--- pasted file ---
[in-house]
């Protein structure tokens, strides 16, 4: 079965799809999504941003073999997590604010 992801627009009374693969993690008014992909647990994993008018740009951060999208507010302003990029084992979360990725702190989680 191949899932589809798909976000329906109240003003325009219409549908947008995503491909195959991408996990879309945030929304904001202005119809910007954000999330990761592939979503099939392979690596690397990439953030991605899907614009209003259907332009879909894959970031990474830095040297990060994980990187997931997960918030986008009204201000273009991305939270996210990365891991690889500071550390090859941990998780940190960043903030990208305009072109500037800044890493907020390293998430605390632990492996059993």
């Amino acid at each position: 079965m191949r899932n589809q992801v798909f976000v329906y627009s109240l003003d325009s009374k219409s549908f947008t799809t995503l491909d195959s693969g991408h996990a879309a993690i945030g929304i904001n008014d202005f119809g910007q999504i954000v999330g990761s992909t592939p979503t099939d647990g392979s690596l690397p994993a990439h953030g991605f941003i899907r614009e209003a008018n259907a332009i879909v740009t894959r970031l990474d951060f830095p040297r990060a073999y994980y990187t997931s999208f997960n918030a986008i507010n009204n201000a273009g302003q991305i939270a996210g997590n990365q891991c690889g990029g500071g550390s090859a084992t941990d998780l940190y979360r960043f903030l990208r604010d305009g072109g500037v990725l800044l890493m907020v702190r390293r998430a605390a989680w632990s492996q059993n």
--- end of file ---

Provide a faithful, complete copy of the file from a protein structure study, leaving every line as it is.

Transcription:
[in-house]
């Protein structure tokens, strides 16, 4: 079965799809999504941003073999997590604010 992801627009009374693969993690008014992909647990994993008018740009951060999208507010302003990029084992979360990725702190989680 191949899932589809798909976000329906109240003003325009219409549908947008995503491909195959991408996990879309945030929304904001202005119809910007954000999330990761592939979503099939392979690596690397990439953030991605899907614009209003259907332009879909894959970031990474830095040297990060994980990187997931997960918030986008009204201000273009991305939270996210990365891991690889500071550390090859941990998780940190960043903030990208305009072109500037800044890493907020390293998430605390632990492996059993």
């Amino acid at each position: 079965m191949r899932n589809q992801v798909f976000v329906y627009s109240l003003d325009s009374k219409s549908f947008t799809t995503l491909d195959s693969g991408h996990a879309a993690i945030g929304i904001n008014d202005f119809g910007q999504i954000v999330g990761s992909t592939p979503t099939d647990g392979s690596l690397p994993a990439h953030g991605f941003i899907r614009e209003a008018n259907a332009i879909v740009t894959r970031l990474d951060f830095p040297r990060a073999y994980y990187t997931s999208f997960n918030a986008i507010n009204n201000a273009g302003q991305i939270a996210g997590n990365q891991c690889g990029g500071g550390s090859a084992t941990d998780l940190y979360r960043f903030l990208r604010d305009g072109g500037v990725l800044l890493m907020v702190r390293r998430a605390a989680w632990s492996q059993n």